We can’t do anything about the first forgetting. We cannot change the underlying damage to the brain that causes Alzheimer’s. But we can address the second forgetting…. Never forget the wonder of the good news: God never forgets us or his promises to us, even when we forget him. Throughout Scripture, God remembers first and then acts in grace to rescue his people. Even when the Israelites forgot, God rescued them and fulfilled his promises. God’s grace does not depend on what we do, including our ability to remember.

Get it, folks.

***

The College Football Playoff We Need

Now back to sports, and speaking of the dominance of one conference over all the others…

As I noted in my college football season previews, I’m not sold on this new four-team playoff system. Sure, New Year’s is going to be fun with 1-vs-4 and 2-vs-3 going at it. But what about the #5 team? What about the numerous 1-loss teams that still deserve a shot at the crystal pigskin? What about the fact that the four best college football teams are all in the same conference? Is “Power 5” really an accurate way to describe the current setup?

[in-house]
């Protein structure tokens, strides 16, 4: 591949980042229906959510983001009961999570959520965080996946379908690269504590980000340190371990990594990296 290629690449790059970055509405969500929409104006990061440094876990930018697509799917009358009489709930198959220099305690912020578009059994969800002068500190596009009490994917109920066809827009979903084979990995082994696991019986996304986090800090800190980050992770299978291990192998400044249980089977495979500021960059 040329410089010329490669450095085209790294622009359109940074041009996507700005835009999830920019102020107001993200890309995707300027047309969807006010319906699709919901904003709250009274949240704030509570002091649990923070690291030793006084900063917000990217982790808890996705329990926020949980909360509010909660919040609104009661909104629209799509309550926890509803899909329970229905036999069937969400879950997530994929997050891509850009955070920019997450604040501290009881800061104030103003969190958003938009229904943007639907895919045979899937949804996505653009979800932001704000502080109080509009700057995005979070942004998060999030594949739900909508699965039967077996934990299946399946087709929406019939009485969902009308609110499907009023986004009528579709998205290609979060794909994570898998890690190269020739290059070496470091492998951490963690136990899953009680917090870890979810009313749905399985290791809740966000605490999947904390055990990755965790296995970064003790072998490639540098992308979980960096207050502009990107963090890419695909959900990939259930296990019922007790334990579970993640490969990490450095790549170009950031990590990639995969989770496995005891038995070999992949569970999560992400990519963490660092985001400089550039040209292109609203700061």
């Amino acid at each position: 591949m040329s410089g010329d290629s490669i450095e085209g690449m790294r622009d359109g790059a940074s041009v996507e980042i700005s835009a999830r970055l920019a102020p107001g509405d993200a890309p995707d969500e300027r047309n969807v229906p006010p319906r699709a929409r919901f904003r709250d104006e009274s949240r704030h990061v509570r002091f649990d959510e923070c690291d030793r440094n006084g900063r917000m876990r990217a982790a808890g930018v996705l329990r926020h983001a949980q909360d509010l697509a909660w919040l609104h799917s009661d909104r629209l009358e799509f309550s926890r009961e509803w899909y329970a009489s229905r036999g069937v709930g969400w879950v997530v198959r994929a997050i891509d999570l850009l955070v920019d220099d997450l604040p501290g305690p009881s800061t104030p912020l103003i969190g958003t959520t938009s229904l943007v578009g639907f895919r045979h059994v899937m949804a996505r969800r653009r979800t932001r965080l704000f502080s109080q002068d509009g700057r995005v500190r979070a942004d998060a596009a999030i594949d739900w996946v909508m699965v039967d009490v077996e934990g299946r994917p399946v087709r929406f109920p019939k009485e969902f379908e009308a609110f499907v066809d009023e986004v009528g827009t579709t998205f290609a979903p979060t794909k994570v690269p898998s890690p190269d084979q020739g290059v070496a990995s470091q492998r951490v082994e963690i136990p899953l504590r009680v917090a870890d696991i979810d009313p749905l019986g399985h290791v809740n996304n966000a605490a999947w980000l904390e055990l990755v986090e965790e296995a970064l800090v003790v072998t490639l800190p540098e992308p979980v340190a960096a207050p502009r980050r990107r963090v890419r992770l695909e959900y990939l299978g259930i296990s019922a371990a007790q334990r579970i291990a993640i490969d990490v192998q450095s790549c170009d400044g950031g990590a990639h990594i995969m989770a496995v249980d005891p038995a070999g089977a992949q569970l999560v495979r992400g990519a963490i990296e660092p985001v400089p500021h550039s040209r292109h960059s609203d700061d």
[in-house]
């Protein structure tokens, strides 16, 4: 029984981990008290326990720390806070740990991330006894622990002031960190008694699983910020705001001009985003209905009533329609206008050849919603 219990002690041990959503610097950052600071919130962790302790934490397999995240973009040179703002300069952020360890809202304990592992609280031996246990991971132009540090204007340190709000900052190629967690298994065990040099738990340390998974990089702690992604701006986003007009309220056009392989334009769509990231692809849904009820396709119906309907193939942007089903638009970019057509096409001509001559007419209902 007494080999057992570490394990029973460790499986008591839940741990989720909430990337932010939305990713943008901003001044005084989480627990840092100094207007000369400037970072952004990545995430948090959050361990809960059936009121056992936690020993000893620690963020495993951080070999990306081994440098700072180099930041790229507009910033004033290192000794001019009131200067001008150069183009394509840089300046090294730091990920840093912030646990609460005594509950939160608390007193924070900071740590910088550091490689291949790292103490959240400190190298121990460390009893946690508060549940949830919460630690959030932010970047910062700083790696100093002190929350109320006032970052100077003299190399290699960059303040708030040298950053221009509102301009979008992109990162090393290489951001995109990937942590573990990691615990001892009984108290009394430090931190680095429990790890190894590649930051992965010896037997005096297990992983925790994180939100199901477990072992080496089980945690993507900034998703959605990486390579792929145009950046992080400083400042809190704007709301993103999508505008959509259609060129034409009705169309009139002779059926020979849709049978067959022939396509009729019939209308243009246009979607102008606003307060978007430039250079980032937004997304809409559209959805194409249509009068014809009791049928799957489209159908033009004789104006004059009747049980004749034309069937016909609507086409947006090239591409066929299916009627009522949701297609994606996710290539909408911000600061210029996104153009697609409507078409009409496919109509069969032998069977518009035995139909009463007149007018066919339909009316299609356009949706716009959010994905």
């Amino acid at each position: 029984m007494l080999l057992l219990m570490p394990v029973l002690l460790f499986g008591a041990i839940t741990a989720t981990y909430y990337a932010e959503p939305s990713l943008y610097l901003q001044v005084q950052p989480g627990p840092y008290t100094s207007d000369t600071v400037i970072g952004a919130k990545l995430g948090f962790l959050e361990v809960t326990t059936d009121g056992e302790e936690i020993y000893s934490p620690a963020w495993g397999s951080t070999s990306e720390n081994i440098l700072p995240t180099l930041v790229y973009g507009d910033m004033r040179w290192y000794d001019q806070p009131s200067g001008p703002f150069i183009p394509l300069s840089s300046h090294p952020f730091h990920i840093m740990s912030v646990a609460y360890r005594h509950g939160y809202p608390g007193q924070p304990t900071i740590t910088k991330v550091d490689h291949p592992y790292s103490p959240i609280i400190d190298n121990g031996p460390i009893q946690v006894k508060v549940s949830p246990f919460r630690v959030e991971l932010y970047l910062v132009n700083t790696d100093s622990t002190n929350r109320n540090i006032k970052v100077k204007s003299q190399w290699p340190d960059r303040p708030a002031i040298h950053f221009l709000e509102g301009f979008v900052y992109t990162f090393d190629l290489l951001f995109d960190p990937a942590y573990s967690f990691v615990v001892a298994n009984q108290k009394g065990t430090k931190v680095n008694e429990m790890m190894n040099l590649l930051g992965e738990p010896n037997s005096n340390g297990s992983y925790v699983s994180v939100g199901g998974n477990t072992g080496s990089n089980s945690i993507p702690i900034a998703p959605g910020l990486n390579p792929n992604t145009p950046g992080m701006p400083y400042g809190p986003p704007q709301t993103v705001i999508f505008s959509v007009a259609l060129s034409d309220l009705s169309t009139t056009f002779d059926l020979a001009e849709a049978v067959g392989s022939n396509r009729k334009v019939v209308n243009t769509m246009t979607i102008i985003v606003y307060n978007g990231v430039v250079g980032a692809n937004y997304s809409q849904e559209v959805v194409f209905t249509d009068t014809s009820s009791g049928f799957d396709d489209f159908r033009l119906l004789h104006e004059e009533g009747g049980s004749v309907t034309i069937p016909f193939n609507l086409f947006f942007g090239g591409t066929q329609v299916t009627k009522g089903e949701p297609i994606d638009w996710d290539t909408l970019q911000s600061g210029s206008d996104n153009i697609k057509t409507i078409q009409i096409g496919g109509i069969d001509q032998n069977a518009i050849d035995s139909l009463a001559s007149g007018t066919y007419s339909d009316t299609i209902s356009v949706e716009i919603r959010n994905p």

No, the playoff system still neglects the most critical elephant in the room: the SEC is so much better than the “Other 4” conferences (counting what’s left of the Big12), that the playoff scheme needs to adapt to this new reality by expanding to eight teams, at minimum. With only four teams, one or two championship-quality SEC teams are going to get left out for lower-level teams like Florida State or Michigan State.**

We just need to be objective, people. If the playoffs started today and we simply take the top eight teams according to the aforementioned SRS rankings, we’d get this bracket.

(1) Ole Miss vs. (8) TCU
(2) Auburn vs. (7) Oklahoma
(3) Miss State vs. (6) Oregon
(4) Alabama vs. (5) Georgia

Now, this is the bracket we need! Let the four best teams emerge from these eight. You really think TCU and the Sooners get wins here? No chance. And ‘Bama vs Georgia for the right to beat Ole Miss? Perfect.

Here are some other notable SRS rankings:

10. Notre Dame
11. Florida State
17. Michigan State
22. Louisville
29. Mizzou
43. Kentucky
108. kansas

According to objective measures, the top five teams are in the SEC. But as long as this new four-team system is in place, we’ll probably see the two best SEC teams being ranked #1 and #4, unfairly avoiding an all-SEC finale. Let the kids play, I always say. We need to fight for equality, for fairness. Is that too much to ask in amateur athletics?

Let’s face it, folks: the SEC is the victim of serious discrimination.

Enjoy your week, friends.

 

***

* More on SRS here.

** Something tells me a few readers are going to disagree with me here! But the other really great college playoff system I came up with is even more controversial to those who aren’t good enough to play in the SEC: A 16-team playoff with seeds 1-8 going to the top SEC schools, then seeds 9-16 going to “at-large bids” from the Other 4. Anyone? Anyone? If Florida State and Oklahoma are so angry, then why not just join the SEC when we expand to 16 teams in 2017? Get your checkbooks out.